Mutant stem cells defy rules of development

Imagine you're baking a cake, but you run out of salt. Even with the missing ingredient, the batter still looks like cake batter, so you stick it in the oven and cross your fingers, expecting to end up with something pretty ...

Adult stem cells transform faster with two lasers

Stem cell therapy requires a lot of human cells of a specific type. Shining a near-infrared laser on adult stem cells derived from human body fat makes the stem cells replicate 54% faster. Following that up with a green laser ...

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Adult stem cell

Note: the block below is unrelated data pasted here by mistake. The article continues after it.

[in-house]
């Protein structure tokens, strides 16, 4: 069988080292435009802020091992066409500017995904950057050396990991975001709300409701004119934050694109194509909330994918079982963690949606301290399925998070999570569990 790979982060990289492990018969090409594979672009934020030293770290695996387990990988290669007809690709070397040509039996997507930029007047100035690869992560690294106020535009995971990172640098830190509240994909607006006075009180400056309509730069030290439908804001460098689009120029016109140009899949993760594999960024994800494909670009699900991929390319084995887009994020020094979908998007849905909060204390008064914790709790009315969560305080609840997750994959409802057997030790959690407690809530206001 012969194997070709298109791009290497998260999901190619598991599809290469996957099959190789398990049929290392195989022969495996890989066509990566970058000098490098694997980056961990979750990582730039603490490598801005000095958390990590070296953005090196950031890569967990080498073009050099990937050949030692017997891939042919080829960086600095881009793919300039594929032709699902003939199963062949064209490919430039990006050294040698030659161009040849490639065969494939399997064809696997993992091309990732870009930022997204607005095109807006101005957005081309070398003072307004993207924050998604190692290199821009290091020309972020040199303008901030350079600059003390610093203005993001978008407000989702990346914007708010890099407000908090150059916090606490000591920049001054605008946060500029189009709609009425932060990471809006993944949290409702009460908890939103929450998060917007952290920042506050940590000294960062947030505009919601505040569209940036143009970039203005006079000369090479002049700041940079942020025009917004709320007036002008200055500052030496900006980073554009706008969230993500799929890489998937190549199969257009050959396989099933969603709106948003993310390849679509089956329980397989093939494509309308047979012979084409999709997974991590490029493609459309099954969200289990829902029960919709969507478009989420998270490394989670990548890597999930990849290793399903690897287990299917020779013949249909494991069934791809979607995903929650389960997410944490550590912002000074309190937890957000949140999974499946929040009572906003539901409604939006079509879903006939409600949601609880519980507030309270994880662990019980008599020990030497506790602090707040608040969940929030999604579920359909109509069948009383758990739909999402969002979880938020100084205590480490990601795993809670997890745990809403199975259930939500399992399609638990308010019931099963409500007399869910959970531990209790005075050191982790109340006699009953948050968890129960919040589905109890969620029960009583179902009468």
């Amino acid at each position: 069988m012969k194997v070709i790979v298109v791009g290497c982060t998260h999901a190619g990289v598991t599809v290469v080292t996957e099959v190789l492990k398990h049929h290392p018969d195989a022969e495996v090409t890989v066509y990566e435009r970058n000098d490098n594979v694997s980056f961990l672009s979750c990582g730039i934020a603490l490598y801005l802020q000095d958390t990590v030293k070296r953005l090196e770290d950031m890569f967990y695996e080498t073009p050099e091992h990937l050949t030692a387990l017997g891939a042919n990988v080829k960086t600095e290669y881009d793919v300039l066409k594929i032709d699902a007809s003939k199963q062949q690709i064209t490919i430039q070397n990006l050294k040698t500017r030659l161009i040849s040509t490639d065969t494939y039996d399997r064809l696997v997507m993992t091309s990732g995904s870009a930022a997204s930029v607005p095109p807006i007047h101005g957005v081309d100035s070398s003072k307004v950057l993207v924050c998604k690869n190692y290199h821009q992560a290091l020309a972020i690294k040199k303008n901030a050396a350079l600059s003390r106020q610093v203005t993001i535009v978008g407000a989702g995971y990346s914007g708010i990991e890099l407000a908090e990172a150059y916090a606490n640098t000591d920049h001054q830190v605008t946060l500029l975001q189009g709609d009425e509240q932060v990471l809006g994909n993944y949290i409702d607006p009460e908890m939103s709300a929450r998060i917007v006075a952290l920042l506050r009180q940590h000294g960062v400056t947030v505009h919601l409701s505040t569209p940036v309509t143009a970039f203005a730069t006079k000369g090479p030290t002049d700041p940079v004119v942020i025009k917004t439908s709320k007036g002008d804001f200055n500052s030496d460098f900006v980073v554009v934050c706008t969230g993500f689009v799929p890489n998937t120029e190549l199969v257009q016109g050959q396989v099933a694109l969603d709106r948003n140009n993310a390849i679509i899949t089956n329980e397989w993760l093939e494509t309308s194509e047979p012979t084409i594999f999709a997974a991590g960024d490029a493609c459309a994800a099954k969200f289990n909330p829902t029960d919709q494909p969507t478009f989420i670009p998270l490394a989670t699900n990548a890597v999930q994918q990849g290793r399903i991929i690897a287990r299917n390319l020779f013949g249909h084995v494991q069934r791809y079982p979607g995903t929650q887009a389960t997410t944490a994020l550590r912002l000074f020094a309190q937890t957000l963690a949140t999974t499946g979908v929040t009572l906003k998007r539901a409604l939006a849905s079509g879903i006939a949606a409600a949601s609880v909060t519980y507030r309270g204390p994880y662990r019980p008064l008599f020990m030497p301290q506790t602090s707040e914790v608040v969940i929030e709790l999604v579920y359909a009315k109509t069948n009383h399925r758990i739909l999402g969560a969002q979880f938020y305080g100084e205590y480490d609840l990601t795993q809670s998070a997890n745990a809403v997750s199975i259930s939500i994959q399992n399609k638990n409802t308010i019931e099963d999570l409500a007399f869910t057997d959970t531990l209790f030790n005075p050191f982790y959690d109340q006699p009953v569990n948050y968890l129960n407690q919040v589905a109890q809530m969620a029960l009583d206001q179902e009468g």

Adult stem cells are undifferentiated cells, found throughout the body after embryonic development, that multiply by cell division to replenish dying cells and regenerate damaged tissues. Also known as somatic stem cells (from Greek Σωματικóς, meaning of the body), they can be found in juvenile as well as adult animals and humans.

Scientific interest in adult stem cells has centered on their ability to divide or self-renew indefinitely, and generate all the cell types of the organ from which they originate, potentially regenerating the entire organ from a few cells. Unlike embryonic stem cells, the use of adult stem cells in research and therapy is not considered to be controversial as they are derived from adult tissue samples rather than destroyed human embryos. They have mainly been studied in humans and model organisms such as mice and rats.

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